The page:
February 22, 2019

Ubuntu Tip: Turning PulseAudio On and Off

Overlapping Controls and Confusion

  • July 22, 2010
  • By Carla Schroder
PulseAudio was supposed to cure desktop audio in Linux. It promised useful features like device routing and individual volume controls. It may well do these things; in my experience it has been frustrating, opaque, and unreliable.

Some have claimed that Ubuntu's implementation is flawed; I haven't looked at other distros yet, so I don't know. On my Ubuntu 10.04 system there are five separate sound control panels lurking in various locations, four PulseAudio and one Gnome:

  1. System > Preferences > Sound is the Gnome sound control panel
  2. System > Preferences > PulseAudio Preferences (paprefs)
  3. Then there is Applications > Sound and Video > PulseAudio Device Chooser (padevchooser)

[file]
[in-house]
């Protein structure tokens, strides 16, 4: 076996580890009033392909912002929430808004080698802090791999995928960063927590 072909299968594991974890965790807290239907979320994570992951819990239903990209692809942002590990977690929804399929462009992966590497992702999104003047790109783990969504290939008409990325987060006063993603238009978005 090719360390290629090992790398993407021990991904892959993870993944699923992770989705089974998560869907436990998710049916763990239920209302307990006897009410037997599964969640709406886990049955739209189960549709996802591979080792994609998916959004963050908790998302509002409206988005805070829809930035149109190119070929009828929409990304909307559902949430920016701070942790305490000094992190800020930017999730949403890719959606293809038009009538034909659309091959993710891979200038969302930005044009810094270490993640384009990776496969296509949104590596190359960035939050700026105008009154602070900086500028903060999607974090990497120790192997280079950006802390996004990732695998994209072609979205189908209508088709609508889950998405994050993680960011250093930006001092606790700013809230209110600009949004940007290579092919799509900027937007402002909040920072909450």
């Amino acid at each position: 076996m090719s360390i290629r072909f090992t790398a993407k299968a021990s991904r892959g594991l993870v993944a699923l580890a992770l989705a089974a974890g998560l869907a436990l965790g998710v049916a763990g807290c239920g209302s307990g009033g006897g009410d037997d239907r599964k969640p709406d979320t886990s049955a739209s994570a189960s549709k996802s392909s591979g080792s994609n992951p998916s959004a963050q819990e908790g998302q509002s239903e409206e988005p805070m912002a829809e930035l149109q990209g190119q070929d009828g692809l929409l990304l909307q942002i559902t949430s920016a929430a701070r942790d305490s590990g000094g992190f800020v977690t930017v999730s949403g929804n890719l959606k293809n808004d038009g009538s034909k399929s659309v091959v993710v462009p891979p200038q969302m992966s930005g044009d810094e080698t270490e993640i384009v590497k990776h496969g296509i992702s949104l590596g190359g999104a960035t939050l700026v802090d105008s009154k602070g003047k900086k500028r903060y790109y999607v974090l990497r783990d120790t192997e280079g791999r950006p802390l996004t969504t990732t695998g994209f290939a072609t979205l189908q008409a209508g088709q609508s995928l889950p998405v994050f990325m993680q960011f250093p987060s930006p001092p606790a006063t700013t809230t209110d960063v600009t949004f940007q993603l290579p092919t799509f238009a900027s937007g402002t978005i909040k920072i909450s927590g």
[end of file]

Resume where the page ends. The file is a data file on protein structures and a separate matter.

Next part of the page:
4. and Applications > Sound and Video > PulseAudio Volume Control (pavucontrol), which looks a lot like Sound
  5. paman, the Pulse Audio Manager, has no graphical launcher. This is supposed to "view and control internals of the sound server", but it doesn't do much of anything
Your system may not have all of these, depending on what you have installed.

Another fun annoyance is the Gnome panel sound control only works with Pulse-- too bad if you want to use something else, like good old ALSA.

There is supposed to be a way to stop and start the PulseAudio daemon from one of these graphical control panels. On my Lucid Lynx box, there is not. PulseAudio.org is a mess and not very helpful for users; Trac is not good for user documentation as it mixes Trac documentation with the project documentation, and it's crazy confusing.

So I Web-searched, and studied man pages, and manually searched system startup files, and finally figured out how to turn Pulse on and off so it would run when I wanted it to. Hey, why not make it excruciatingly difficult? We users can't be trusted with such serious deep knowledge. So I will pretend you are not reading this, if you will pretend I did not write it.

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